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There's no question about it: Joshua Tree camping is some of the best camping in Southern California. And all of California... and the entire country, frankly. From its iconic, otherworldly flora and fauna and epic stargazing to its gigantic boulders and world-class climbing, this is one of the best places to pitch a tent, build a fire and feel at one with nature—and we're here to tell you how.
RECOMMENDED: Full guide to the best things to do in Joshua Tree
Where is Joshua Tree National Park?
Just two and a half hours east of Los Angeles on the 10, the park is close enough for a weekend getaway while still feeling worlds away from the city. It's just east of Idyllwild and Palm Springs, and just north of the Salton Sea, so if you have time, you can hop from one desert destination to the next.
What's the best time of year to visit?
Anytime! The park is open year-round, and if you don't mind extremely hot days in the summer and extra chilly nights in the winter, you'll be fine no matter the month—just be sure to bring the right gear for the season. Springtime—between March and early June—is the most popular time in the park, due to warm days, cool nights and an abundance of Southern California wildflowers.
What if I don't want to camp, or all the campsites are full?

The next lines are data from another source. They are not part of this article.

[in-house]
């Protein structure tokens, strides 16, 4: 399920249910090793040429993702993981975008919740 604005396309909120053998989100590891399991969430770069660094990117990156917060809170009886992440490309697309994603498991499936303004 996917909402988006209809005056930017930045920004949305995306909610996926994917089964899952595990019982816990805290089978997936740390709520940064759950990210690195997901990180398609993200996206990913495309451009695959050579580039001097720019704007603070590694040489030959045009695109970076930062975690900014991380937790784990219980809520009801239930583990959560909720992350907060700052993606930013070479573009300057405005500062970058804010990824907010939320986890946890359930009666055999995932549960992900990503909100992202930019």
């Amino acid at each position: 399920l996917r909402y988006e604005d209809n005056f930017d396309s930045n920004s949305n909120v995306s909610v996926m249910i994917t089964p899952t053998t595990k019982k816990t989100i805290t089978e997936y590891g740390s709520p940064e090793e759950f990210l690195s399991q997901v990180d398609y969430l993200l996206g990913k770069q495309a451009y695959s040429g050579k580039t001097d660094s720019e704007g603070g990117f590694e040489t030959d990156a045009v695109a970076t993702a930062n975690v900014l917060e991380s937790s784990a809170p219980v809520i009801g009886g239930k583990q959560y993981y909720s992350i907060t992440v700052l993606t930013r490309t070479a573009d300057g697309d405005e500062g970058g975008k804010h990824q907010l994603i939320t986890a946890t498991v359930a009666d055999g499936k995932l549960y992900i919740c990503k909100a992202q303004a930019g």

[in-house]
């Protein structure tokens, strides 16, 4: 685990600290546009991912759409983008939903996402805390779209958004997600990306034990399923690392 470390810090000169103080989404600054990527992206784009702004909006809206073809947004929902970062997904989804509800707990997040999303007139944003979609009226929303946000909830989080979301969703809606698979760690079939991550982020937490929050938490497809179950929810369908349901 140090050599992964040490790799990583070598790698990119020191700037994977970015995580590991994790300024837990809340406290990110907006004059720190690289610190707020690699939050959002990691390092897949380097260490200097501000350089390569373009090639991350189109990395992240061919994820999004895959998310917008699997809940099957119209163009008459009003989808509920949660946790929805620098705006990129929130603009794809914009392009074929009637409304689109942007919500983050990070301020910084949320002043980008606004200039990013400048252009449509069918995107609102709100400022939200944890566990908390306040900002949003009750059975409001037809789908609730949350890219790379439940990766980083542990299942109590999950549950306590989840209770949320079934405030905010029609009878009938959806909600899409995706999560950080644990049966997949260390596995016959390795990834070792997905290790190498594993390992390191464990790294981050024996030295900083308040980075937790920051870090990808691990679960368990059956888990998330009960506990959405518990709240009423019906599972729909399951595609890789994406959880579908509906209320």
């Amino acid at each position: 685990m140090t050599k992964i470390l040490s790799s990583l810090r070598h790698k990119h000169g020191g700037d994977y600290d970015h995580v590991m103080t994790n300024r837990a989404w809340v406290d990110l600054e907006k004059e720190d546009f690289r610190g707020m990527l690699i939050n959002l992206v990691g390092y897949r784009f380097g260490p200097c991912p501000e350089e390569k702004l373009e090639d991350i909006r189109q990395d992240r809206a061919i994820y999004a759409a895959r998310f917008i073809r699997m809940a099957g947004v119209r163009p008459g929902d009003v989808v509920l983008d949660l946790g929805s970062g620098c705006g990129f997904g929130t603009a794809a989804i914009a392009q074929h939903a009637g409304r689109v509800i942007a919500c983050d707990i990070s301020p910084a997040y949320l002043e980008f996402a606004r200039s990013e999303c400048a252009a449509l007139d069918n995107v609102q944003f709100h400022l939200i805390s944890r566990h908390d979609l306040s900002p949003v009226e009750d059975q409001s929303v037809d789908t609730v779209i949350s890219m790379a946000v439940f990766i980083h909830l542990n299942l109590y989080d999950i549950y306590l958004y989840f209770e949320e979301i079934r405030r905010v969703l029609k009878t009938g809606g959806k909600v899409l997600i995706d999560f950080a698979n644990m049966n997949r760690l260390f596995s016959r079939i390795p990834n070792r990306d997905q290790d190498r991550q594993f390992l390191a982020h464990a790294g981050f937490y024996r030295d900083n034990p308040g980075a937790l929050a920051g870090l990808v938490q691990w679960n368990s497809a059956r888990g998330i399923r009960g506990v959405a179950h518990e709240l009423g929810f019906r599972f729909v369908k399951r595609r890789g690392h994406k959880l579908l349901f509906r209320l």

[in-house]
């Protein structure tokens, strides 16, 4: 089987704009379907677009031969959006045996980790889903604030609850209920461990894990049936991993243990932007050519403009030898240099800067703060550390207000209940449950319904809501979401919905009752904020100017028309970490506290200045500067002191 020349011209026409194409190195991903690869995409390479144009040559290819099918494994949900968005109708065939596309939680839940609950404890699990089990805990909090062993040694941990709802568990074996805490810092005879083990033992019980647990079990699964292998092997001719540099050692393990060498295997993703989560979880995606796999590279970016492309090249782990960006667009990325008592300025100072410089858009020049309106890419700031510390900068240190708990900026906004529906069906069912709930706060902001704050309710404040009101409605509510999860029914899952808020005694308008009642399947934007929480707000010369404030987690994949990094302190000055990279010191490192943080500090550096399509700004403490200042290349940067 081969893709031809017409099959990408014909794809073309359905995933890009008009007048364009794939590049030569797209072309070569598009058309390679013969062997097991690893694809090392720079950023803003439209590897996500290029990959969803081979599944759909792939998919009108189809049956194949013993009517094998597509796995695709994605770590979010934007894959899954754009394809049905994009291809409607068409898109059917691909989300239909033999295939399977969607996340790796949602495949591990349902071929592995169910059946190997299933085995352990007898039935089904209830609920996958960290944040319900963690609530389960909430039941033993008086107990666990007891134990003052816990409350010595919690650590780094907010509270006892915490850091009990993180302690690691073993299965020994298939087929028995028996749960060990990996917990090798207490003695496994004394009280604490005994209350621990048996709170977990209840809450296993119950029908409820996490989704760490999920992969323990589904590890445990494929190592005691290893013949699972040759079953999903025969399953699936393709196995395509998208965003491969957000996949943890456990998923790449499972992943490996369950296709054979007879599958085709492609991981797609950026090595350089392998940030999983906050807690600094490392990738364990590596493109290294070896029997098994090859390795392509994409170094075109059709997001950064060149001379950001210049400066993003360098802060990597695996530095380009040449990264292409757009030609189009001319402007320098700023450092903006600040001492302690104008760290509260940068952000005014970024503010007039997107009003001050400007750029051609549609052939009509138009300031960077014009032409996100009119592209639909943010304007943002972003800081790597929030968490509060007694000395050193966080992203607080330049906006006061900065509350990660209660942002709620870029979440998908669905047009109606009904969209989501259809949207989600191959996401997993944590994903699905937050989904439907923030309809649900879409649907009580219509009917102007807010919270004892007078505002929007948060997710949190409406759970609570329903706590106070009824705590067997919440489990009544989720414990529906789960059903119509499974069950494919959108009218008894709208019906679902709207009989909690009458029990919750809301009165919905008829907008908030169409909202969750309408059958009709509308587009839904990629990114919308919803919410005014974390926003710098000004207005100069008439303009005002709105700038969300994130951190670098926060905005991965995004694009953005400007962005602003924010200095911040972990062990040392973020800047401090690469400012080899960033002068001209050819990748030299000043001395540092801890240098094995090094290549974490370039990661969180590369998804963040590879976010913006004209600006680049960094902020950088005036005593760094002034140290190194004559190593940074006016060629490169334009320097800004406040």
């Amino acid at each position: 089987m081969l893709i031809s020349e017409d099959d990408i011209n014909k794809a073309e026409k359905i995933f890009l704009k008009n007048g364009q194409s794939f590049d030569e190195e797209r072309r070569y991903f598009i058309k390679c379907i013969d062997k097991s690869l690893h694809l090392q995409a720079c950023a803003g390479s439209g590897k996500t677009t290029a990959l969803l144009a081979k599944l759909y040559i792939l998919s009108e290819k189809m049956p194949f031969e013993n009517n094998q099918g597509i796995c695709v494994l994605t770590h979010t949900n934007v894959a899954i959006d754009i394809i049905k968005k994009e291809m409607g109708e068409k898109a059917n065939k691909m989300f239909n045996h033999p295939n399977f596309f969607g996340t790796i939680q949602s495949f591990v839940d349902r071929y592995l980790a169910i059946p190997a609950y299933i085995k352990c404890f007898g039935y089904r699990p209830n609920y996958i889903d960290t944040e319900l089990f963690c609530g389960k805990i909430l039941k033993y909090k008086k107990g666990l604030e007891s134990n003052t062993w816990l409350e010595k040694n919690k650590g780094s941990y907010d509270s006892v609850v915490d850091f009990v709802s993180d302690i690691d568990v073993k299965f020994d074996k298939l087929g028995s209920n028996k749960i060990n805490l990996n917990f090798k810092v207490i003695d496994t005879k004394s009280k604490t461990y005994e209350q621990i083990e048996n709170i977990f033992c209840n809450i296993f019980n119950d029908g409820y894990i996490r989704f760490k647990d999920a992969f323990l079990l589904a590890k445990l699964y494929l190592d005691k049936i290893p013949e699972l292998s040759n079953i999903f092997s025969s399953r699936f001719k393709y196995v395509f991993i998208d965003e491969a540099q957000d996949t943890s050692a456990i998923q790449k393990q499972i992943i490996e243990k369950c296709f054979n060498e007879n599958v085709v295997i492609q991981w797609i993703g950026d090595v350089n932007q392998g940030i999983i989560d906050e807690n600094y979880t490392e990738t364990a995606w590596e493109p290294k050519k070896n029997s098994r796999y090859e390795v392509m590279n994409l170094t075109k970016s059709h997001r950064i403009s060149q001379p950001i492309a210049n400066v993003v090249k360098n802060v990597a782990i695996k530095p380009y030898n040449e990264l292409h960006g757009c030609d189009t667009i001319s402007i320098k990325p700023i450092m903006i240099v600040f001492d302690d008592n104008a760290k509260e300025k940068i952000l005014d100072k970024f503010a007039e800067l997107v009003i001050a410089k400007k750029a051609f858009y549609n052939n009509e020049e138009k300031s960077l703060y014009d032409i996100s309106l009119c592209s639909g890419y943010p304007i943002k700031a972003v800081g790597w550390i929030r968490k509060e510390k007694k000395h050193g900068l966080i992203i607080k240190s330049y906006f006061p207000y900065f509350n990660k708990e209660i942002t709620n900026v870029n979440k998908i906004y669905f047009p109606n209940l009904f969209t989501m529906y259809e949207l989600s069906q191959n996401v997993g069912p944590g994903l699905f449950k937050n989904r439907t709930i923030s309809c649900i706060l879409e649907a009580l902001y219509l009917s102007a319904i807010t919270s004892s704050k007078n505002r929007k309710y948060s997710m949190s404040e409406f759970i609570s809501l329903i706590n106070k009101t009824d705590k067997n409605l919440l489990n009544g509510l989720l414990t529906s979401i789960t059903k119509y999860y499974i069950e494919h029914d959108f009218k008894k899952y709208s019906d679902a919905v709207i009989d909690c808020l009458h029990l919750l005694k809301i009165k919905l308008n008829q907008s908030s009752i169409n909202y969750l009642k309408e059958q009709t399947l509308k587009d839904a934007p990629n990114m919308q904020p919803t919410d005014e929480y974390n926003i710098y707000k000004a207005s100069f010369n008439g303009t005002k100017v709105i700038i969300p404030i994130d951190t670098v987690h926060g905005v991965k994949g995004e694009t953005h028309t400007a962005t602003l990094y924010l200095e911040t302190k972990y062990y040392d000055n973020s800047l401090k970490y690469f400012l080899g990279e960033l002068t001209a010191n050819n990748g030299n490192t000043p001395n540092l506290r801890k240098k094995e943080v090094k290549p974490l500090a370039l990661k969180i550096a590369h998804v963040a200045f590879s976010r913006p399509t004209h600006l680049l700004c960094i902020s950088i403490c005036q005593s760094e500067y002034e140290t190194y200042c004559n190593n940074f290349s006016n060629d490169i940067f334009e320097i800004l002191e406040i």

You have a few options. If you don't mind coughing up some extra cash, you can check out the charming, eclectic Joshua Tree hotels in the area. Or if you're okay with a more, er, rustic camping experience, you can find a map of BLM land (that's Bureau of Land Management), where it's technically legal to camp anytime. Or, if you have the gear and time (and the appropriate permits), you can choose to backpack instead and camp in the back country region of the park (just remember, no toilets, fire rings or picnic tables out in the wild).
How much will camping cost me?
The per-vehicle entrance fee to the park is $20, which is good for a seven-day stay. If you happen to be arriving on foot, motorcycle or bike, the fee is $10. On top of that, you'll pay $15 per site per night, or $20 per night per site at the three campgrounds with potable water.
Can I reserve a campsite in advance?
Most campgrounds in Joshua Tree are first-come, first-served—the park can get extemely busy on weekends from October through May, so if you can camp during the week, or try to arrive Thursday night or early Friday morning, you'll improve your chances of finding an open site. Black Rock and Indian Cove campgrounds do offer reservations (available for booking up to six months in advance online or at 877-444-6777) from October through May; in the summer, all sites are first-come, first-served.
What should I bring?
Aside from the essentials like a tent, sleeping bag, sleeping pad, etc., you'll definitely want to bring firewood—the nights get cold and wood is not provided. And only three campsites in the park offer running water, so it's very important to bring as much as you'll need for cooking and cleaning, as well as staying hydrated during long, sunny days. (There's a coin-operated spigot just inside the entrance to the park, if you'd prefer to bring empty jugs and fill up on site.) Most campsites are equipped with fire grates for cooking, though you're welcome to bring a camp stove. And while each site has a picnic table, camp chairs for sitting around the fire are always nice. Aside from that, it's the necessities (sunscreen, sturdy shoes, etc.) and the fun stuff (card games, a guitar, s'more fixins), which is up to you.
What are the best places to camp in the park?
We've outlined each of the park's nine campsites below with everything you need to know to choose the best one for you and your group.